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Create new customers while you sleep: a step-by-step guide

National Mortgage Professional
Jul 13, 2005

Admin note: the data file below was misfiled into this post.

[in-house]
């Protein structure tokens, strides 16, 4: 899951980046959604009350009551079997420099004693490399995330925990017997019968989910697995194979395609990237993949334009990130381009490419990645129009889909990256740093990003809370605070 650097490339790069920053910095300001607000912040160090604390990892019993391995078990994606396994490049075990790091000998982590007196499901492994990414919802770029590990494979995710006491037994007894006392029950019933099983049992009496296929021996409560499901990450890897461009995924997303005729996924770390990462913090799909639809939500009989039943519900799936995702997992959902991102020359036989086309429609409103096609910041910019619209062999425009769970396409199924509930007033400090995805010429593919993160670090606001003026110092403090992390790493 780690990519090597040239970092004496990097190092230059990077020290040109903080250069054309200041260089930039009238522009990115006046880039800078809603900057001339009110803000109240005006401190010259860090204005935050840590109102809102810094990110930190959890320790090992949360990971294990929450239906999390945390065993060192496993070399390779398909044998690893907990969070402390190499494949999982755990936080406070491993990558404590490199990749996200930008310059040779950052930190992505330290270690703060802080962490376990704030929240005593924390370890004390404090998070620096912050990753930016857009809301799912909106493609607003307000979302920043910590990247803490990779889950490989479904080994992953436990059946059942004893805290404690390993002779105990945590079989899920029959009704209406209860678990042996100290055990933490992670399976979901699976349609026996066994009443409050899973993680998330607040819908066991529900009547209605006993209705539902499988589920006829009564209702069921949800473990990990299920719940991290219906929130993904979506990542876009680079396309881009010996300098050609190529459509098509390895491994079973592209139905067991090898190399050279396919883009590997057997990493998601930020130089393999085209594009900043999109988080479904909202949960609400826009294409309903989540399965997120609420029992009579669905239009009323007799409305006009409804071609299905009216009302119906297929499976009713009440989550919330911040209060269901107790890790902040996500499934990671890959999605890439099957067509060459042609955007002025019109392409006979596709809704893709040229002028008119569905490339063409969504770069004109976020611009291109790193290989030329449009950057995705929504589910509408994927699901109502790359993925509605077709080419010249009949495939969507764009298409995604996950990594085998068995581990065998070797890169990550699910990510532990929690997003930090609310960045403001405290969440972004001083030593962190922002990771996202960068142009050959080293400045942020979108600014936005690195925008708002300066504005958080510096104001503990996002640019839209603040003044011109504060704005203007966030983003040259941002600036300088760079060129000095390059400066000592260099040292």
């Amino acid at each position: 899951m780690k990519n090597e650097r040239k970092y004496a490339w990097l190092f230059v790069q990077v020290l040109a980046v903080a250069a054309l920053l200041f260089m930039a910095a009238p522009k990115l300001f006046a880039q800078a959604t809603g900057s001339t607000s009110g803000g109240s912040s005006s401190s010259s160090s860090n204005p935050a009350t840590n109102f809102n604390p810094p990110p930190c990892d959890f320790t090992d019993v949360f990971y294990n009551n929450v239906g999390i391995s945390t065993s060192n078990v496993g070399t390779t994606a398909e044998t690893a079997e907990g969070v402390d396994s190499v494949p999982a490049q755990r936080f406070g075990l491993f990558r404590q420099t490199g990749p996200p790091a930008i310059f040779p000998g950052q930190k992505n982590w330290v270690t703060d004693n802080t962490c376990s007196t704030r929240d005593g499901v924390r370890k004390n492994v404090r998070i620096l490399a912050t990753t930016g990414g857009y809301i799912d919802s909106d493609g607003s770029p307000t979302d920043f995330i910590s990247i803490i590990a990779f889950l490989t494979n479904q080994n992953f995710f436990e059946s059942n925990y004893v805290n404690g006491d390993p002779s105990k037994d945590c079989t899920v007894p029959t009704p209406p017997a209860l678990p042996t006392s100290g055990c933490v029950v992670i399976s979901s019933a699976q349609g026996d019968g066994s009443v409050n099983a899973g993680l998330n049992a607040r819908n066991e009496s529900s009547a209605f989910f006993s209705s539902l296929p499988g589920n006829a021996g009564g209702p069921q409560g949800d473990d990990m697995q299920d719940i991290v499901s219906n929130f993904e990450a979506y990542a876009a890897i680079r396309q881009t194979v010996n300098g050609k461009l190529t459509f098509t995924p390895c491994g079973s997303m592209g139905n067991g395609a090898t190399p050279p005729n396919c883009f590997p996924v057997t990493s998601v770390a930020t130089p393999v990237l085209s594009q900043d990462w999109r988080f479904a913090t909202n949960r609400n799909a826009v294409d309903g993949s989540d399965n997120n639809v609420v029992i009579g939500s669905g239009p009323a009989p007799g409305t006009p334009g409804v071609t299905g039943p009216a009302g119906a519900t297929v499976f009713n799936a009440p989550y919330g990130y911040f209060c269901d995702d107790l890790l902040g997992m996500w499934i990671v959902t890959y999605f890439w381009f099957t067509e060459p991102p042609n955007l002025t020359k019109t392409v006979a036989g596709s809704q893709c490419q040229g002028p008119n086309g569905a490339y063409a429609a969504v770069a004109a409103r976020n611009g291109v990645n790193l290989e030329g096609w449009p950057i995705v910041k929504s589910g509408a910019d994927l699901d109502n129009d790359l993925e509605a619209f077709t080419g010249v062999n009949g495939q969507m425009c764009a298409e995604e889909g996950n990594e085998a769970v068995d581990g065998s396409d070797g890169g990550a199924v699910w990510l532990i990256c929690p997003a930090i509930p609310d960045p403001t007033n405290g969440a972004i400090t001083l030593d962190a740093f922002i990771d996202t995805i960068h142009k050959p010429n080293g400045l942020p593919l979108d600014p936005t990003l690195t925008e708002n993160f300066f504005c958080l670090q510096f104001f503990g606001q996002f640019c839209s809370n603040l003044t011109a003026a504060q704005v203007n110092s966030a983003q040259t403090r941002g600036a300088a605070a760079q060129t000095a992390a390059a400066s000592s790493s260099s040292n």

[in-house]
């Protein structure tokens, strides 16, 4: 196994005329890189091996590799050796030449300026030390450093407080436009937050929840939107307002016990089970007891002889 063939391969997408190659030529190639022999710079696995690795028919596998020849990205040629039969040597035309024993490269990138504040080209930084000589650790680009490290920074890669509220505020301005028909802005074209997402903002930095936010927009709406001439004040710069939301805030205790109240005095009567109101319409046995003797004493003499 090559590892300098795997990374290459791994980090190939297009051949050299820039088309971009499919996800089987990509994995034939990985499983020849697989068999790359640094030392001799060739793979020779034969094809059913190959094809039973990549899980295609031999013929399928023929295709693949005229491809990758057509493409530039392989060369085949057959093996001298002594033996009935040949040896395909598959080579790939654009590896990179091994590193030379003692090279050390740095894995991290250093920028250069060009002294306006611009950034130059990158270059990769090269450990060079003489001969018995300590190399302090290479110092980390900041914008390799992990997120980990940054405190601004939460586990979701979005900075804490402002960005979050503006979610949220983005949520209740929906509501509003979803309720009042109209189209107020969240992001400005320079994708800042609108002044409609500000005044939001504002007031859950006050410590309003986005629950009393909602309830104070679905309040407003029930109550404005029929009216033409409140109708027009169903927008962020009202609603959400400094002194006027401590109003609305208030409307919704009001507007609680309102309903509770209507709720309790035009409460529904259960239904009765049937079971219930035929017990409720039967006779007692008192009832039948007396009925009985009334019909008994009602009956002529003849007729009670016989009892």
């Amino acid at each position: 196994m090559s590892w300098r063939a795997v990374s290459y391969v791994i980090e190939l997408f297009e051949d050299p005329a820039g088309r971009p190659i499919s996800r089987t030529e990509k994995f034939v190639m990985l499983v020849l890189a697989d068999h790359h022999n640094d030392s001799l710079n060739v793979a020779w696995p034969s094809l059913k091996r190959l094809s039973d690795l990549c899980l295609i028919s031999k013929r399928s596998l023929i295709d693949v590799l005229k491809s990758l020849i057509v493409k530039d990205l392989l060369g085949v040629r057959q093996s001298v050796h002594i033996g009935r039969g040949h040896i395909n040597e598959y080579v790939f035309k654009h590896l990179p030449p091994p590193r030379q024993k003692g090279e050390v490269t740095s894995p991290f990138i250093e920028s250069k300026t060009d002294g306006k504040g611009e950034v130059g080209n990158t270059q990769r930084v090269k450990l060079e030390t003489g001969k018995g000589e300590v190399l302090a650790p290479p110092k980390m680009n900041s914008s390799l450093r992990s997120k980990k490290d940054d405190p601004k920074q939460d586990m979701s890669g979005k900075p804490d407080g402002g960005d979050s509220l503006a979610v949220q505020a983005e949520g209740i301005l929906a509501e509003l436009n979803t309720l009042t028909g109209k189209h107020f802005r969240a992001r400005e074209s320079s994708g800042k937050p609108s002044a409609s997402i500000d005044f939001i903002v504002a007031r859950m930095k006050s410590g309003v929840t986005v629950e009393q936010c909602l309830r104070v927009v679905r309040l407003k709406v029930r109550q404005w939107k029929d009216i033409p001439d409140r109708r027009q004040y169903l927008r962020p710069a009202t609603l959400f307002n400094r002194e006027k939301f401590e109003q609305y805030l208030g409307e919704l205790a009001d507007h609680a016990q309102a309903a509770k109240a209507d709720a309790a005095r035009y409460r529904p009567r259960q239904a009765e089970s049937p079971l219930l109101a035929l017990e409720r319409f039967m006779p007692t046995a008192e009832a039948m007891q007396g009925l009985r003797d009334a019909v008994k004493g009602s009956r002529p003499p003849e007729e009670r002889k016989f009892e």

What's normal about a $2 trillion market?John M. Robbins Jr.homeownership, residential real estate market, increase wealth Home: more than just a destination at the end of the day. The true meaning of the American dream has significance for every individual who has purchased a house. I still remember the day my wife and I stepped through the doorway of our first home. We were excited and nervous. A sense of pride made us feel that we had truly made it. As homeowners, we felt that we could raise a family in a stable environment. Our home also represented opportunity we were investing in our future and that of our children. Each year, many Americans fulfill their dream of homeownership. The purchase of this tangible asset evokes various intangibles emotions that make the housing industry one of the pillars of our nation. Woven into the moral fiber of this country are communities of homeowners who seek the same ideals: family, friendship, safety and freedom. More than ever before, people are regarding their homes as a measure of financial security. With a depressed stock market, rising gasoline and energy prices, and the threat of inflation, many consumers take comfort in the fact that their homes are appreciating faster than their mutual funds. After all, homebuyers have provided the most support to U.S. economic growth. According to the Mortgage Bankers Association, residential investment has "increased nine percent in constant dollars during the past four quarters, and housing starts are at levels not seen since the middle years of the 1970s, when rates of household formation were boosted by baby boomers reaching home-buying age." Referred to as the "new gold," Americans have turned to residential real estate to increase their wealth. While it is true that home investments can be just as susceptible to market forces as stocks, the value of homeownership has been steadily increasing with no foreseeable plummet in prices. According to the National Association of Realtors (NAR), based in Washington, D.C., there has not been a nationwide decline in home values since the Great Depression. And the rate of homeownership is also on the rise. The U.S. Census Bureau reports that rental vacancy rates are at the highest level in 40 years. Many of those who do not own homes see the opportunity to improve their financial situation, but they need someone to open the door to ownership. Center Pieces Working Families with Children: A Closer Look at Homeownership Trends, a study conducted by the Washington, D.C.-based Center for Housing Policy (the research affiliate of the National Housing Conference) in May, shines the light on this desire. The study finds that low- and moderate-income working families with children defined as households earning less than 120 percent of the local median income but more than the equivalent minimum wage have the most difficult time becoming homeowners. These families often consist of people who provide vital services to our communities, such as police officers, firefighters and teachers. Of greater concern are the findings from the Center for Housing Policy's report that show "children who live in owner-occupied housing are more likely to do well in school and are less likely to have behavioral problems." The lag in homeownership can be attributed to more single-parent households, the rising cost of homes and the gap between the increase in minimum wage and cost of owning a home beyond the mortgage payment, including utilities, homeowners' insurance and property taxes. This brings me to our present market. Industry experts keep referring to it as a "normal" purchase environment. What they do not do is define what this means. Some economists and housing analysts foresee the housing bubble bursting and act like no more houses will ever be built or sold. While cycles in the mortgage market are nothing new, everything has changed. Today's purchase market is in a constant state of re-calibration and consists of new families, unique demographics and different expectations. Is the sky really falling, as some in the media claim? Absolutely not. NAR estimates that some 12 million new households will have formed in the United States between 2000 and 2010. Talk about opportunity. Here's why I say there is nothing "normal" about the current "normal" purchase environment. First, the size of the mortgage market is still predicted to be substantial, but it will have a different balance. I predict that by the end of 2004, 75-85 percent of transactions will be home purchases instead of refinances. Given rising rates, there will be consolidation throughout the industry. We expect that the ranks of mortgage brokers will be thinned by approximately 30 percent from the 50,000 or more brokers that were doing business during the refinance boom. The number of traditional loan officers will also decline by approximately 25 percent, given the new dynamics of the market. Looking ahead, I envision a future that is even brighter than the last three record-breaking years. In fact, MBA projects $2.4 trillion in originations for 2004, which is still one of the largest markets in history. Joel Rassman, chief financial officer of Huntingdon Valley, Pa.-based Toll Brothers Inc., the biggest U.S. builder of luxury homes, made an excellent point for the skeptics out there. He said, "A better economy will create more jobs and consumer confidence and generally create more income, and those will offset effects of higher mortgage rates." David Berson, chief economist at Fannie Mae, predicts that home sales will stay very strong through the middle of summer. NAR chief economist David Lereah confirmed a belief in a robust housing market by indicating that the typical family could afford to buy a home costing more than 4.5 times its annual income. And, on a national basis, homebuyers have paid just more than 3.1 times their income, so they are far from overextending themselves. That means home buying will most likely continue at a rapid pace. In fact, by 2010, I see a mortgage market that will grow to $14-$16 trillion in size. This prediction is due, in part, to the second characteristic of the "new" purchase market. That is, there are unique demographics that have created entirely new niche opportunities. Younger peoplethose in their 20s and 30sare entering the housing market at an earlier age. This segment of the population used to be renters, but they are realizing the value of investing in their futures now, perhaps even before they start families or marry. Baby boomers are not only trading up, but they are also buying vacation homes or rental properties. Record numbers of immigrants are now calling America home and are becoming first-time homebuyers. A number of geographic markets especially those in Middle America have a large inventory of modestly priced homes as well as considerable land that can be used for new developments. People who want to buy homes are picking up and moving to these areas to live the American dream. Third, there are more loan products available that help offset rising interest rates. In this "normal" purchase market, plain-vanilla loans may not be the right choice. Today, homebuyers want options. As mortgage lenders, it serves us well to develop nontraditional products that meet a diverse array of consumer needs. The popularity of five- and seven-year adjustable loans will continue to grow. Homebuyers are asking for other types of adjustable-rate mortgages (ARMs) to manage affordability. In May, ARMs accounted for 35.2 percent of all mortgage applications, according to MBA. Douglas Duncan, MBA's chief economist, points out that this type of loan product garnered a larger share of the market in proportion to the rise in long-term interest rates. As consumers have become savvier, they are eager to find the lowest monthly mortgage payment possible. There is also an increase in interest-only loans, which carry no principal payment and no equity build-up. The lower amount makes qualifying for these loans easier, especially in the sub-prime area. Another product, negative amortization loans, also uses limited equity build-up to initially limit price shock. There are also more state and local programs as well as low down payment loans available that target entry-level buyers. There are some mortgage banking companies that are even allowing consumers to skip a loan payment in the case of job loss. Sub-prime lending has come into the sunlight. There is no longer a stigma attached to this market. The large players in the industry are primarily responsible for this evolution. They have used this alternative to help put people into houses who may not have qualified before. A recent survey that our company completed with our 5,000 mortgage broker customers indicated that 77 percent of them are involved in sub-prime lending. Despite the increase in sub-prime lending, foreclosure rates have not risen dramatically. This is due, in large part, to the fact that homeowners have substantial equity in their homes. Unfortunately, recently adopted state predatory lending laws have hurt more people within the sub-prime arena than they have helped. Federal exemption to this patchwork of laws is really the only answer for the small- and medium-sized, non-bank-affiliated mortgage banks. Being audited by multiple jurisdictions is just not acceptable it isn't good business practice for anyone. In the mortgage industry, the best is yet to come. If there was any doubt, just read the Washington, D.C.based Homeownership Alliance's May study titled America's Home Forecast: The Next Decade for Housing and Mortgage Finance. This seminal work, written by some of the leading economists in our industry including NAR's Lereah; Fannie Mae's Berson; Frank Nothaft, chief economist at Freddie Mac; Paul Merski, chief economist at the Independent Community Bankers of America (ICBA), Washington, D.C.; and David Seiders, chief economist at the National Association of Home Builders (NAHB), Washington, D.C. is rich with facts and figures supporting steady growth in homeownership. The "new" purchase market provides a wide range of possibilities for increased loan volume, greater market share and enhanced profitability. In order to serve these prospective buyers, we must understand who they are and pinpoint their needs. As mortgage bankers, we hold the key to opportunity for millions of people who share the same ideals and desires we do as homeowners. America is a country that treasures freedom. It just makes good sense to open the door and keep the dream of homeownership alive for decades to come. Reprinted with permission from Mortgage Banking magazine (July 2004, pp. 1516), published by the Mortgage Bankers Association. John M. Robbins Jr. is chairman and chief executive officer of AmNet Mortgage Inc. (formerly American Residential Investment Trust) and American Mortgage Network, headquartered in San Diego. For more information, visit www.amerreit.com.